UNESCO is commemorating the International Day of Light today. Every year on May 16, the International Day of Light is observed.

This year marks the 50th anniversary of physicist and engineer Theodore Maiman’s breakthrough laser operation in 1960.

This day serves as a reminder to boost scientific cooperation and maximize its potential for promoting peace and long-term development.

Light is extremely important in people’s lives. Light is at the origin of life itself on the most fundamental level, through photosynthesis.

 

The study of light has led to the development of promising new energy sources. It has resulted in life-saving medical breakthroughs in diagnosis and treatments.

It has also resulted in the development of the high-speed internet. Light has guided many other discoveries that have altered society and shaped our knowledge of the universe.

These technologies are the result of millennia of fundamental research into light’s characteristics. It all began in 1015 with Ibn al-Haytham’s work, and Kitab al-Manazir (Book of Optics).

It also includes Einstein’s early twentieth-century work, which changed people’s understanding of time and light.

As a result, the International Day of Light honors the importance of light in science, culture, and art. It honors the function of light in education and long-term development.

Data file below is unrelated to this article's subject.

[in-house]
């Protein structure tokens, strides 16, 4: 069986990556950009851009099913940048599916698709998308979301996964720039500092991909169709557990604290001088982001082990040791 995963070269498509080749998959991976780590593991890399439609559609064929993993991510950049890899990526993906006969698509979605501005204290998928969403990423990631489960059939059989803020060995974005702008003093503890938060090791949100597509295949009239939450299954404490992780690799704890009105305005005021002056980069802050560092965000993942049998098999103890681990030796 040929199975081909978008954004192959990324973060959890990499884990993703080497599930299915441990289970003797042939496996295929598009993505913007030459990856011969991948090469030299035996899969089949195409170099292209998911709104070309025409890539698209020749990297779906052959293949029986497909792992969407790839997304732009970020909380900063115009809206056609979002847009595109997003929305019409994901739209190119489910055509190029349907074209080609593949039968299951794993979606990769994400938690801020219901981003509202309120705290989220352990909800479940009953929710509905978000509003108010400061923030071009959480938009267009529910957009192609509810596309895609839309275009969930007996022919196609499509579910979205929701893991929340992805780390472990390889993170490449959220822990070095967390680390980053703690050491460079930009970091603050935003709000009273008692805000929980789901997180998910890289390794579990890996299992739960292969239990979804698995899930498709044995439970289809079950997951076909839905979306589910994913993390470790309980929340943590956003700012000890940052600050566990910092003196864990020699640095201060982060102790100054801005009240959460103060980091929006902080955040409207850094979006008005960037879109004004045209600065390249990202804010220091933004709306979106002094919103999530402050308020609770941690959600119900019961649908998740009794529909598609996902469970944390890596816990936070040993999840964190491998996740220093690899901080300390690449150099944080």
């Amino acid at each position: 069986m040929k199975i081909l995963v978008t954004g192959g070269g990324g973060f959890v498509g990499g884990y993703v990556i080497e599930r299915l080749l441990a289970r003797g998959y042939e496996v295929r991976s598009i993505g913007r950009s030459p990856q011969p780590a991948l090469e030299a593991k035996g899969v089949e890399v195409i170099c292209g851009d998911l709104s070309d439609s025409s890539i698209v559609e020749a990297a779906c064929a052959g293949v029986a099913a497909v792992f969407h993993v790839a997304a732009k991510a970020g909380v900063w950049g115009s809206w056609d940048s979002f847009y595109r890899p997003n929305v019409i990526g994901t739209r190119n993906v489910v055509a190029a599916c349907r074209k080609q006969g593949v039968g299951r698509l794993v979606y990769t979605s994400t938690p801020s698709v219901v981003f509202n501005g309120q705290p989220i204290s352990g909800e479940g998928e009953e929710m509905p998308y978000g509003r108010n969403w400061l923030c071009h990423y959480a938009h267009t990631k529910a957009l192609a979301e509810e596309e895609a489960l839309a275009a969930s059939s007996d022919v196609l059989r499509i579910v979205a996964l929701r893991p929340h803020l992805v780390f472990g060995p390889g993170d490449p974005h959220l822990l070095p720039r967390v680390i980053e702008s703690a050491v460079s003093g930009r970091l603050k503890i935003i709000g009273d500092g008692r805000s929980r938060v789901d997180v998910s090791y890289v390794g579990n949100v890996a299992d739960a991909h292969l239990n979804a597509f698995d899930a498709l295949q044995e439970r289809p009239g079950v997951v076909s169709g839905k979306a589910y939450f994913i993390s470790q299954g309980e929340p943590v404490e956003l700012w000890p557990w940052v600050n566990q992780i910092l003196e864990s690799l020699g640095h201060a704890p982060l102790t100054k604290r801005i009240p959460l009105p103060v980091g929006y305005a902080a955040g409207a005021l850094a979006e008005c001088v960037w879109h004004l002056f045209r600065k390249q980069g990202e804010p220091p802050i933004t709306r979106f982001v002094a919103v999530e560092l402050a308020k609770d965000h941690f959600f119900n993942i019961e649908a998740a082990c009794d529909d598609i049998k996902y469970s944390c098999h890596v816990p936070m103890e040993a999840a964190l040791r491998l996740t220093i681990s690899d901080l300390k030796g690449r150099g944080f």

It also recognizes the importance of light in disciplines such as medicine, communication, and energy. The celebration allows people from all walks of life to engage in activities.

The programs show how science, technology, art, and culture can assist UNESCO in achieving its aims. The goal is to lay the groundwork for harmonious societies.

Message from the Director-General

“Light is life. Without light, life on our planet would not exist. In studying light through astrophysics, we delve into some of the deepest mysteries of the universe.

In exploring optics and quantum optics, we plunge into the heart of matter itself. It is therefore unsurprising that, across cultures, light is a universal symbol of life, inclusion, and renewal.

Light is associated with illumination or spiritual awakening. Light is seen in opposition to darkness, which represents ignorance and intolerance.

Although light symbolizes knowledge, we are still blind to many of its everyday applications. The high broadband speeds we use today could not have been achieved without fiber optics.

DVDs and Blu-Ray discs could not be read without light. Solar energy is a source of heating. Light-based technologies are essential in healthcare, where optical instruments and tools are used for analysis and imaging.

Ultraviolet light sources are used for sterilization. These technologies are also essential for sequencing genomes – like that of the SARS-CoV-2 virus, currently wreaking havoc around the world.

It is these exceptional properties that we celebrate every 16 May, the International Day of Light. This year, as the world grapples with the COVID-19 pandemic, we hope that this event will also be an opportunity to shed light on unprecedented global challenges.”

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